Thursday 12 July 2012

Further thoughts on the British Grand Prix

Explaining Webber's resurgence
'What's happened to Mark Webber?' I always recall my mum asking me that shortly after the 2010 Spanish Grand Prix, which Webber had won dominantly and against advance expectations. Mother could just as validly ask me the same thing now.

Mark Webber - every reason to smile
Credit: Rich Jones / CC
Just like two years ago this was a season wherein Mark was meant to quietly continue his role as, in his words, 'number two driver' to Sebastian Vettel. Yet nine races in he's the lead Red Bull pilot both on points and on the qualifying match up (by 5 to 4). This from a man who only three times qualified ahead of Vettel last year, and only once (in Germany) clearly outraced him.

So what's happened? Well, to wind back to last year a lot of the difference between Webber and Vettel was in qualifying and the starts. In most races Webber would be seriously on the back foot within a few hundred metres of the red light going out, down in the pack due to poor grid slots and getaways (and the Red Bull isn't the car you want in traffic) while Seb was scampering into the distance in no time. Those have been negated in 2012: Webber no longer starts the races in third gear it seems, and on a qualifying lap and to some extent by extension in a race Webber is getting much more out of this year's batch of Pirelli tyres than last year's. Webber's natural driving style caused too much of a heat build up on the surface of the 2011 rubber, especially in a single lap, taking them out of their narrow operating band, while at the same time Vettel was able to master them. This year's tyres seem much less sensitive to surface temperature, bringing Webber right back into the picture. And tracing Webber's F1 career back against the tyres he's been on, his performances have tended to vary with the type of rubber.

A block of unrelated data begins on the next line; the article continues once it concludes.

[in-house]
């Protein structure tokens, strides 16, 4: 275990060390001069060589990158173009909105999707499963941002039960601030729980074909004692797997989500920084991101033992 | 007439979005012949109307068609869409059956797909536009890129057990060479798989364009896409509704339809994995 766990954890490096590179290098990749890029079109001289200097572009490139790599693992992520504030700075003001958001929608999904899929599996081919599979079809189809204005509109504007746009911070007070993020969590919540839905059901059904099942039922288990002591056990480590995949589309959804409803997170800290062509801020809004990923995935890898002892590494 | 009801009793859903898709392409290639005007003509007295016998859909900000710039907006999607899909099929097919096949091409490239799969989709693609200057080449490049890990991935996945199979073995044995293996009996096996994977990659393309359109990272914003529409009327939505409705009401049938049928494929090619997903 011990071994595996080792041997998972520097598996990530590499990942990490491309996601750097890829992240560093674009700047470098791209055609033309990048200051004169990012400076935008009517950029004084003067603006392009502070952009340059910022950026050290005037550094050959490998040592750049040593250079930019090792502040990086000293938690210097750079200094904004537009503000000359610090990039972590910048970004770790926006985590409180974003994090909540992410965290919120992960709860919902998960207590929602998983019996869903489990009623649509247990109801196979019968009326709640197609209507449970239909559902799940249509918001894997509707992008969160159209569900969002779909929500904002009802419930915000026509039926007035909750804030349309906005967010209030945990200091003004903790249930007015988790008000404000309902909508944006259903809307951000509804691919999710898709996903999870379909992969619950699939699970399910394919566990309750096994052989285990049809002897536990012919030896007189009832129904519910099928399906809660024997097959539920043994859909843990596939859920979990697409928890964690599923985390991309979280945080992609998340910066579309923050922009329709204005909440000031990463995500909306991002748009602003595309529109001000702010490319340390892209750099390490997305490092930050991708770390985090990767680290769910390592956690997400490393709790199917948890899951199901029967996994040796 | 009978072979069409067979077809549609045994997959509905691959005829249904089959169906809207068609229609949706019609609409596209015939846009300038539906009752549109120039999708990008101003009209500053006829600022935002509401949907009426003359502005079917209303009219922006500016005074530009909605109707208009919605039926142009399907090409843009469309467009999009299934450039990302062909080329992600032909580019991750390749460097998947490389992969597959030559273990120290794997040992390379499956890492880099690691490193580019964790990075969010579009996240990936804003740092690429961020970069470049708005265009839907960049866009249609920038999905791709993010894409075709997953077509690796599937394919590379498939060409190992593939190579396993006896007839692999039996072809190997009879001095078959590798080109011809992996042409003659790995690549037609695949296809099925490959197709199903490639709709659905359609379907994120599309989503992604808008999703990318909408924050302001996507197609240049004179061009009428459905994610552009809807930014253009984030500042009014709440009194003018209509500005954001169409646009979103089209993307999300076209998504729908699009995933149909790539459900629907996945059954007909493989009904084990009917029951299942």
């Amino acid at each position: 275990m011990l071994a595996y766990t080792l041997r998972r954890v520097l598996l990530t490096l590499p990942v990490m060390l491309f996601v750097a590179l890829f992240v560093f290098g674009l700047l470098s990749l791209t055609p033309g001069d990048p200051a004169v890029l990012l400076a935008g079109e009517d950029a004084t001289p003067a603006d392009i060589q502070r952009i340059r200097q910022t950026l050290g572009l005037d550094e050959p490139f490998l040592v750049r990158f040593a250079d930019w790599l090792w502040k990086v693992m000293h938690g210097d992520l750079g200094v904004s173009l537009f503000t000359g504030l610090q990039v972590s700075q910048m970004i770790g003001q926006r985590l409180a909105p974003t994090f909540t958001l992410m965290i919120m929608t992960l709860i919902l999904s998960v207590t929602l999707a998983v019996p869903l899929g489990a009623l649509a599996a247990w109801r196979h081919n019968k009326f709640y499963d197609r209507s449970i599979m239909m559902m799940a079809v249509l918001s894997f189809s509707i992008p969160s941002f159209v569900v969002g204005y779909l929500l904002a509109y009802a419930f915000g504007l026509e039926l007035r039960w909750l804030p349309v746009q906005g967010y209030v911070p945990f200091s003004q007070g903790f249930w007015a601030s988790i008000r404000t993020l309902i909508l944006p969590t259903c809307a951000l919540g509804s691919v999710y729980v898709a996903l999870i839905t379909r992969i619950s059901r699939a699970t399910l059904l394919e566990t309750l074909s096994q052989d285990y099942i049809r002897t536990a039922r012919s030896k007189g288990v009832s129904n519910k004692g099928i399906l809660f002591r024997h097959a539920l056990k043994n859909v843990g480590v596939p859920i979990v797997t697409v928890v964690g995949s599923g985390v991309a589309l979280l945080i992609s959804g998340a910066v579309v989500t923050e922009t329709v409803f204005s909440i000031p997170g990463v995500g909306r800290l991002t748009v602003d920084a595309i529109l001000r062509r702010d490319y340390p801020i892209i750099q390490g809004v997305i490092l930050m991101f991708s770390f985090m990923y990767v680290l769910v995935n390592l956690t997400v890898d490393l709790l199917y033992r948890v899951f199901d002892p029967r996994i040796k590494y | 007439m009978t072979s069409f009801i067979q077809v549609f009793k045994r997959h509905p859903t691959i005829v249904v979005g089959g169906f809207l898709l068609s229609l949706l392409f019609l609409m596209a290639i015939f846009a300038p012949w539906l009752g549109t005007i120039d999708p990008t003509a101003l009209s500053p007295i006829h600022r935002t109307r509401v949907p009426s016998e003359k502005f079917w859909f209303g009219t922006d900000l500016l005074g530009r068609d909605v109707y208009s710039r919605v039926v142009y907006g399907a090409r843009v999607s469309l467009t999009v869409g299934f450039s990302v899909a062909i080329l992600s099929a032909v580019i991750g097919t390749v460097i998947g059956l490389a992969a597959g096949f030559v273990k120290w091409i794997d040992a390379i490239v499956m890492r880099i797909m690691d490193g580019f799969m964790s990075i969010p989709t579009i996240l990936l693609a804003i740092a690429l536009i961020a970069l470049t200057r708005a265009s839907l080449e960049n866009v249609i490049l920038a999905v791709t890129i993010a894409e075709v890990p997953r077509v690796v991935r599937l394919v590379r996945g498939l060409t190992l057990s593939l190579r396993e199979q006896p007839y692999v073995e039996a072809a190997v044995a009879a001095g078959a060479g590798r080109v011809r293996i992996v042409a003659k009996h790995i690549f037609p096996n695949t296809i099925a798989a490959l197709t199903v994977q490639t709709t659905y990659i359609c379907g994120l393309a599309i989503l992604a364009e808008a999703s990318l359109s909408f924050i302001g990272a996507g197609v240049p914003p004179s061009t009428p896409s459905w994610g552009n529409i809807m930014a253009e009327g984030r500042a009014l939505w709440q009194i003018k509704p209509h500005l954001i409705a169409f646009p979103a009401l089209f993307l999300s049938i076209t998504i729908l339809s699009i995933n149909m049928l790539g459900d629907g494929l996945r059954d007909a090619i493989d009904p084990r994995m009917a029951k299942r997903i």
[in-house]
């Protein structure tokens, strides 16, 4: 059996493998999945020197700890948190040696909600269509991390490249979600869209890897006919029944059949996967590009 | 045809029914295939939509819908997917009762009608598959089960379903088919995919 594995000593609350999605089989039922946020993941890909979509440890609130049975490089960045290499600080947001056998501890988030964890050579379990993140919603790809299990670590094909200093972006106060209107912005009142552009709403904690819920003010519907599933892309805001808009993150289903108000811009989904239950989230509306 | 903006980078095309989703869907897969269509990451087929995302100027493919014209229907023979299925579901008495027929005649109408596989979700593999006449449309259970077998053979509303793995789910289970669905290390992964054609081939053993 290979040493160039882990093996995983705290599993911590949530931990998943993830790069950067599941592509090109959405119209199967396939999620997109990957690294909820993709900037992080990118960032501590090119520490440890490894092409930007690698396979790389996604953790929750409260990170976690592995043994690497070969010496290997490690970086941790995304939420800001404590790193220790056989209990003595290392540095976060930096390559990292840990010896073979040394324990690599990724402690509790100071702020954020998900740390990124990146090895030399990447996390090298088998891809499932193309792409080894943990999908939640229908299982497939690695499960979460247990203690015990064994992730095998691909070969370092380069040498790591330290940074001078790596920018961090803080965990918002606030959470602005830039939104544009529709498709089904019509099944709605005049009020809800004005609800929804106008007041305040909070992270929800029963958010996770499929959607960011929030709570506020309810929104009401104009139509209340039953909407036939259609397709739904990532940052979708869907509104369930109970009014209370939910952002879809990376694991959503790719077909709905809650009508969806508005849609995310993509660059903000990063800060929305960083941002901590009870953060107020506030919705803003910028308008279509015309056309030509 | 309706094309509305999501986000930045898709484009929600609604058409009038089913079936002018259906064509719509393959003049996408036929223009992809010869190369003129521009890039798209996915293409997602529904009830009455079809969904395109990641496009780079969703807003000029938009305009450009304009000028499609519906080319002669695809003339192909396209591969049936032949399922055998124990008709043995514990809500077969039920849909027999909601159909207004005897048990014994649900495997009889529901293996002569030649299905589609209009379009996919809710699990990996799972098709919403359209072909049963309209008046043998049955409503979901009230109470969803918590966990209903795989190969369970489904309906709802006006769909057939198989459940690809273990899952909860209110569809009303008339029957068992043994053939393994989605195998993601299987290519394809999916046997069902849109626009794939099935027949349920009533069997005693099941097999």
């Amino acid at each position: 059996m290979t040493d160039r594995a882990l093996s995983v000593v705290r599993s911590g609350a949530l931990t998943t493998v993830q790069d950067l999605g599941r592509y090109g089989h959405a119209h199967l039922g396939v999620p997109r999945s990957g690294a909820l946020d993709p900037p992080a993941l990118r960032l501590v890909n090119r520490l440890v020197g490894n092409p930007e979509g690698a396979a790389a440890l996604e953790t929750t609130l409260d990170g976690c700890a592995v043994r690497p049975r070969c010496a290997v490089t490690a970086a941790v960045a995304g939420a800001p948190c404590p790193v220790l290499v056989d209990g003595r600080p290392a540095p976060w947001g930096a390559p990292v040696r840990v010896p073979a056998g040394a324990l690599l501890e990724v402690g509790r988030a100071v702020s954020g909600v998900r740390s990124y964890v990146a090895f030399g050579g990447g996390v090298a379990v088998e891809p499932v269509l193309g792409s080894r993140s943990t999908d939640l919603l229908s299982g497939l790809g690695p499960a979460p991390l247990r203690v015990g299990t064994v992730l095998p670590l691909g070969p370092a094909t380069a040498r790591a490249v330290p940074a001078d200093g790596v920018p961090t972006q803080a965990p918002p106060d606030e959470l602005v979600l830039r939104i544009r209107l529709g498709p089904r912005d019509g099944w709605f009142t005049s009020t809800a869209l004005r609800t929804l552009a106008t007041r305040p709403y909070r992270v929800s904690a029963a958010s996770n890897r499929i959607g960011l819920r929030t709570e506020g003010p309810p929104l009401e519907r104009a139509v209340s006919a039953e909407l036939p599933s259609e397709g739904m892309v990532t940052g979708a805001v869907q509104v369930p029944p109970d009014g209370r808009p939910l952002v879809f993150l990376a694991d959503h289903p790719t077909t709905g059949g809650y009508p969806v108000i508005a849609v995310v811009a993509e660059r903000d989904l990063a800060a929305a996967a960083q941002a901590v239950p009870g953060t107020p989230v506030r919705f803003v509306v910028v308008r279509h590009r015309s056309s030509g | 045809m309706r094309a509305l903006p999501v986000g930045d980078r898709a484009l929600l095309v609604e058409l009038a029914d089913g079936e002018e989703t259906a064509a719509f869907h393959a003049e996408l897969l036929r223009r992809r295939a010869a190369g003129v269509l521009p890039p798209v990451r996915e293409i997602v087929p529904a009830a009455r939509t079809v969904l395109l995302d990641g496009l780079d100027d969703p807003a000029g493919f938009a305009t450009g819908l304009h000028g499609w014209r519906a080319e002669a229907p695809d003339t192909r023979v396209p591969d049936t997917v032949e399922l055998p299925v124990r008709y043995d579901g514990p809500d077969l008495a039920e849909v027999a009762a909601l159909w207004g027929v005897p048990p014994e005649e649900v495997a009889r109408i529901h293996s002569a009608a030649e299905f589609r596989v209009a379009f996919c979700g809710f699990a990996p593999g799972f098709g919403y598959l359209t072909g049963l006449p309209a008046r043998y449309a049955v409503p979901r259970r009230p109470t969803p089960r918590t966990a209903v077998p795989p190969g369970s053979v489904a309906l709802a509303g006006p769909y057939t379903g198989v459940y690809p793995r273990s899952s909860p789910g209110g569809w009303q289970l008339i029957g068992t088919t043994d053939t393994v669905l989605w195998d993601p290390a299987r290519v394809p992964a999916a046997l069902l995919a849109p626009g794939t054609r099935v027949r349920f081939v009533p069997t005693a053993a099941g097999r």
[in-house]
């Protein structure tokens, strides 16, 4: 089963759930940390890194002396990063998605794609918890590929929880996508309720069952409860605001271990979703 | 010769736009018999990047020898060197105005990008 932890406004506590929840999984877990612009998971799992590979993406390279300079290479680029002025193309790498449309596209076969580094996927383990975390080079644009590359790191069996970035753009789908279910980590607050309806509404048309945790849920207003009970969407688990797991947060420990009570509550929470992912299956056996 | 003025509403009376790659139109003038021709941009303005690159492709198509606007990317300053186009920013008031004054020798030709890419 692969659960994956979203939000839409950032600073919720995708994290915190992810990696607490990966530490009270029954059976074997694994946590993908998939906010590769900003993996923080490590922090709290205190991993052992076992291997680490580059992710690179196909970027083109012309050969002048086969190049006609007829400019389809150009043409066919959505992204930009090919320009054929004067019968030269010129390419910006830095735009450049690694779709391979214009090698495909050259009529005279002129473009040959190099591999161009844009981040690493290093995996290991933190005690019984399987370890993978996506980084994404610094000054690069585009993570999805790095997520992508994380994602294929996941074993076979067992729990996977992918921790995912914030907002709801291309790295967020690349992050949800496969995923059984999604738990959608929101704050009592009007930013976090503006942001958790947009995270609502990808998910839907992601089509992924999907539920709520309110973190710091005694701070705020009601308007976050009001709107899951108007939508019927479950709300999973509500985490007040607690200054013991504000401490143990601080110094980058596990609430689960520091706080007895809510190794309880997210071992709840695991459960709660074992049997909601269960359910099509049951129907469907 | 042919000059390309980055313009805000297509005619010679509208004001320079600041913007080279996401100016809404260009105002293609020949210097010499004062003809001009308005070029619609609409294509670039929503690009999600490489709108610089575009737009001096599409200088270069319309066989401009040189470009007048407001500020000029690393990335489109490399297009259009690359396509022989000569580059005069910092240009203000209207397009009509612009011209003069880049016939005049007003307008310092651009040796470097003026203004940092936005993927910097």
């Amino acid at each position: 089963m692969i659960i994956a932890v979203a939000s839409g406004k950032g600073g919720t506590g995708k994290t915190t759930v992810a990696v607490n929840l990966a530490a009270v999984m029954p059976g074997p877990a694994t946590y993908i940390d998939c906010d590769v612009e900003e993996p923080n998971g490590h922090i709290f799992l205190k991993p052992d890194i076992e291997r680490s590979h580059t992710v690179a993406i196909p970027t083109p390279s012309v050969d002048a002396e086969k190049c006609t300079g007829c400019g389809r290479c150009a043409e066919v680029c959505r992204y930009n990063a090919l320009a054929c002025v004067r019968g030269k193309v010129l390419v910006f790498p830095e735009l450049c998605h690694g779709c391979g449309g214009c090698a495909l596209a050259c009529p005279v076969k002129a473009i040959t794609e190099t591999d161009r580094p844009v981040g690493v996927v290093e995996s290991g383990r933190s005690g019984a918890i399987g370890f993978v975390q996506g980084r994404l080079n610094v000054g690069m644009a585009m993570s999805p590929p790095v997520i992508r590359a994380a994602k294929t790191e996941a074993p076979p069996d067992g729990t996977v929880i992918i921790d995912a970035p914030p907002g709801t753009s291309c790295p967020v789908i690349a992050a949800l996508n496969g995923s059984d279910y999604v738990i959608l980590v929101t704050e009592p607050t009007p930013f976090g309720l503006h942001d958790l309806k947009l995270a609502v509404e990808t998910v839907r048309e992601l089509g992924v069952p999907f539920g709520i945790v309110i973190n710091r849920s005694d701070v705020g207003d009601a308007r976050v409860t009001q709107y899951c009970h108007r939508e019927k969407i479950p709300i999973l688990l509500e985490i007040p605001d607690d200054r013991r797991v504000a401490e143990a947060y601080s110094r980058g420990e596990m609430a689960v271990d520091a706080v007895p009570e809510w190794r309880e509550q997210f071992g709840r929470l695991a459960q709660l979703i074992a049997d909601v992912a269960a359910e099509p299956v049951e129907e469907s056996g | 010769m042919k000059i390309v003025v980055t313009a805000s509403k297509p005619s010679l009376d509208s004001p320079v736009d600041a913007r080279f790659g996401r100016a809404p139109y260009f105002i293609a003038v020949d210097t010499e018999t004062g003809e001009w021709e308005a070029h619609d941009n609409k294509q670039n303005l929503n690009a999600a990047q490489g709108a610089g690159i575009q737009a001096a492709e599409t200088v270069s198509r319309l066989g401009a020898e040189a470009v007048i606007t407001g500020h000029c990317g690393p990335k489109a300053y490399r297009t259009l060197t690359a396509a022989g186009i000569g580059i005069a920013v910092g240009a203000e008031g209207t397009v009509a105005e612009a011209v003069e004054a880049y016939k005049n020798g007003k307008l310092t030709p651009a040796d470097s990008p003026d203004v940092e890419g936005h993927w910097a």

Not unimportantly Webber also has lost the rather haunted 'they've all got it in for me' world view that he exhibited for much of 2010 and subsequently. Outwardly Webber is in a much happier place now, exhibited by his signing to remain at Red Bull for 2013 just after the Silverstone race.

And he's allied all of this with attributes he displayed even in the difficult times: namely determination, aggression and the ability to bring the thing home having maximised his hand dealt. Webber leaves very few points out on the track, and it's this consistency (shown with four fourth places in the opening four races this year) as much as the wins that's got Webber where he is in the table.

And, moreover, Webber has simply always been very good, and there have always been some days that simply no one on the F1 grid can live with him. Last Sunday's British Grand Prix was one such occasion.

The quiet redemption of Felipe Massa
As mentioned, on the Tuesday after the Silverstone race Mark Webber confirmed that he's sticking with Red Bull for next year rather than twisting by joining Ferrari, with whom there had been talks. It's probable that Webber was the Scuderia's first choice to partner Fernando Alonso for 2013, so with him out of the reckoning who's next on the list? I'd suggest that it's the incumbent Felipe Massa.

Felipe Massa - now favourite to retain his Ferrari place?
Credit: Morio / CC
And why not? While at the Malaysian race in March Massa's Maranello obituaries were written by those watching on, over the piece he's quietly been having a good season.

With perfect timing given the Webber news he put in a very fine race in Silverstone, looking confident and combative throughout on his way to fourth place, just 6.5 seconds shy of Alonso at the end. The Monaco weekend, with a revised front suspension at his disposal, was to a large extent Massa's turning point. There he looked a lot like the guy who won a world championship for 20 seconds back in 2008 as he ran right with the leaders throughout and was rather unfortunate to end up only sixth in the final shake-out. And since he's been close to Fernando's pace; in Canada he finished just 12 seconds behind despite spinning and in Valencia he ran close to him before picking up damage from debris in the Kobayashi/Senna clash, and then had Kobayashi ruin his day by driving into him. Even before all of this, in China and Bahrain, he ran pretty much bang on Alonso's laptimes and finished only 5 and 7 seconds behind in each respectively (with no safety cars or similar to artificially diminish the gap).